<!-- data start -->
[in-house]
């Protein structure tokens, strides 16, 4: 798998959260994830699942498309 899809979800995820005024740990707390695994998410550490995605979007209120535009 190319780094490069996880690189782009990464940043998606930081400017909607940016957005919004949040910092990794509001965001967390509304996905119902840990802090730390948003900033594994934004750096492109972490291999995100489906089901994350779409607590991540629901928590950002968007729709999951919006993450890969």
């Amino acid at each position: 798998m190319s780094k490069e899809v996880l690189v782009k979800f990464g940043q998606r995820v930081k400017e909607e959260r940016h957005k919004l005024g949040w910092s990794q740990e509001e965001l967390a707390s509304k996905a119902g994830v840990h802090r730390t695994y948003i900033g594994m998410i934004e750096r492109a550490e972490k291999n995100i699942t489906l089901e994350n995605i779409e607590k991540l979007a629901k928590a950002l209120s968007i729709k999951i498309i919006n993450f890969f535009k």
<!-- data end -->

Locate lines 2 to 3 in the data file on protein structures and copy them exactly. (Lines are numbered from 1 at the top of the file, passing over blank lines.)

């Protein structure tokens, strides 16, 4: 798998959260994830699942498309 899809979800995820005024740990707390695994998410550490995605979007209120535009 190319780094490069996880690189782009990464940043998606930081400017909607940016957005919004949040910092990794509001965001967390509304996905119902840990802090730390948003900033594994934004750096492109972490291999995100489906089901994350779409607590991540629901928590950002968007729709999951919006993450890969």
């Amino acid at each position: 798998m190319s780094k490069e899809v996880l690189v782009k979800f990464g940043q998606r995820v930081k400017e909607e959260r940016h957005k919004l005024g949040w910092s990794q740990e509001e965001l967390a707390s509304k996905a119902g994830v840990h802090r730390t695994y948003i900033g594994m998410i934004e750096r492109a550490e972490k291999n995100i699942t489906l089901e994350n995605i779409e607590k991540l979007a629901k928590a950002l209120s968007i729709k999951i498309i919006n993450f890969f535009k």